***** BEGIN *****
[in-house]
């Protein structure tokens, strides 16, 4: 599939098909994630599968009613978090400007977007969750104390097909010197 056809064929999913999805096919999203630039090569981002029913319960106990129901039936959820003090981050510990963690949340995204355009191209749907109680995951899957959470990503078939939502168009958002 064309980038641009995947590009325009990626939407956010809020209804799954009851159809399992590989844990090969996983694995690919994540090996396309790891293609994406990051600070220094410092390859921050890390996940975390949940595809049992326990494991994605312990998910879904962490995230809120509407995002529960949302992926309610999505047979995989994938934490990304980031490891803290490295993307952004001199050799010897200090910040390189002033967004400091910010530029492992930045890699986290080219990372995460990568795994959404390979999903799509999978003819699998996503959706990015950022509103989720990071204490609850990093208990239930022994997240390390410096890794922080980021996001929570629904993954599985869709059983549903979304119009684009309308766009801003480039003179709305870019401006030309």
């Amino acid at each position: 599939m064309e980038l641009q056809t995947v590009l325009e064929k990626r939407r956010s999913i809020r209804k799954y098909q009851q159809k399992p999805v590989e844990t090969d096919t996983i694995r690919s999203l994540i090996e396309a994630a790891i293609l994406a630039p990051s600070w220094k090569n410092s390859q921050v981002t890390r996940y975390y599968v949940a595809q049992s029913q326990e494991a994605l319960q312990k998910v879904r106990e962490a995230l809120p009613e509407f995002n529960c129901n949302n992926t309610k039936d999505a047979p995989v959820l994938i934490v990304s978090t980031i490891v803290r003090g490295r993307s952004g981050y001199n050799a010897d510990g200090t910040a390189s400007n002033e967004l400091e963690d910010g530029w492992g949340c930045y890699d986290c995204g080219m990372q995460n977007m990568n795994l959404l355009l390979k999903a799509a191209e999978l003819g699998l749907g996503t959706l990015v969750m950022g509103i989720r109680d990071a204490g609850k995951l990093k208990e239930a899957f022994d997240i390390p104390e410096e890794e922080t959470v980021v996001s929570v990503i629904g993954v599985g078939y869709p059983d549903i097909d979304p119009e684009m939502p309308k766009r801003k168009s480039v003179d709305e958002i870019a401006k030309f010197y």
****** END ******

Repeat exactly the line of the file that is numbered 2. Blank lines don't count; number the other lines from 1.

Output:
């Protein structure tokens, strides 16, 4: 599939098909994630599968009613978090400007977007969750104390097909010197 056809064929999913999805096919999203630039090569981002029913319960106990129901039936959820003090981050510990963690949340995204355009191209749907109680995951899957959470990503078939939502168009958002 064309980038641009995947590009325009990626939407956010809020209804799954009851159809399992590989844990090969996983694995690919994540090996396309790891293609994406990051600070220094410092390859921050890390996940975390949940595809049992326990494991994605312990998910879904962490995230809120509407995002529960949302992926309610999505047979995989994938934490990304980031490891803290490295993307952004001199050799010897200090910040390189002033967004400091910010530029492992930045890699986290080219990372995460990568795994959404390979999903799509999978003819699998996503959706990015950022509103989720990071204490609850990093208990239930022994997240390390410096890794922080980021996001929570629904993954599985869709059983549903979304119009684009309308766009801003480039003179709305870019401006030309």